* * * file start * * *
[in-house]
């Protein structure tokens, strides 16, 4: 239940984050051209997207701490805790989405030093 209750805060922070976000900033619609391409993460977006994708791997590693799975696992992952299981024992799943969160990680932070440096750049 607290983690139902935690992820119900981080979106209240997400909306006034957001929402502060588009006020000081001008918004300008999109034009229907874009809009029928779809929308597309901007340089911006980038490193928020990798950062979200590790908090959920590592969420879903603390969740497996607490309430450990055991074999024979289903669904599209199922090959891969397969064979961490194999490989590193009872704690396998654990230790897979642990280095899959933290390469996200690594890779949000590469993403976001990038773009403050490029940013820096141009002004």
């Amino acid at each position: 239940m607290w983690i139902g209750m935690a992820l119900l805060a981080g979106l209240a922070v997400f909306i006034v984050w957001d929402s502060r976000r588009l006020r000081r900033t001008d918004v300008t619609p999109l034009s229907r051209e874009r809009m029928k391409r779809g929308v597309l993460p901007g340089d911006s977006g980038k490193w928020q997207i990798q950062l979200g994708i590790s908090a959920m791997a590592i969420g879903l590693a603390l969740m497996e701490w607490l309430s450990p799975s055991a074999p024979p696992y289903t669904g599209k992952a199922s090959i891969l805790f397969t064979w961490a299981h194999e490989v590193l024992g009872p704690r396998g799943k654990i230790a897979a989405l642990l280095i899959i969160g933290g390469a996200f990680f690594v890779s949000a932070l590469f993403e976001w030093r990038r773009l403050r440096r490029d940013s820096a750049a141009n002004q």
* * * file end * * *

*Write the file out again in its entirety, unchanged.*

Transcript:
[in-house]
């Protein structure tokens, strides 16, 4: 239940984050051209997207701490805790989405030093 209750805060922070976000900033619609391409993460977006994708791997590693799975696992992952299981024992799943969160990680932070440096750049 607290983690139902935690992820119900981080979106209240997400909306006034957001929402502060588009006020000081001008918004300008999109034009229907874009809009029928779809929308597309901007340089911006980038490193928020990798950062979200590790908090959920590592969420879903603390969740497996607490309430450990055991074999024979289903669904599209199922090959891969397969064979961490194999490989590193009872704690396998654990230790897979642990280095899959933290390469996200690594890779949000590469993403976001990038773009403050490029940013820096141009002004």
């Amino acid at each position: 239940m607290w983690i139902g209750m935690a992820l119900l805060a981080g979106l209240a922070v997400f909306i006034v984050w957001d929402s502060r976000r588009l006020r000081r900033t001008d918004v300008t619609p999109l034009s229907r051209e874009r809009m029928k391409r779809g929308v597309l993460p901007g340089d911006s977006g980038k490193w928020q997207i990798q950062l979200g994708i590790s908090a959920m791997a590592i969420g879903l590693a603390l969740m497996e701490w607490l309430s450990p799975s055991a074999p024979p696992y289903t669904g599209k992952a199922s090959i891969l805790f397969t064979w961490a299981h194999e490989v590193l024992g009872p704690r396998g799943k654990i230790a897979a989405l642990l280095i899959i969160g933290g390469a996200f990680f690594v890779s949000a932070l590469f993403e976001w030093r990038r773009l403050r440096r490029d940013s820096a750049a141009n002004q």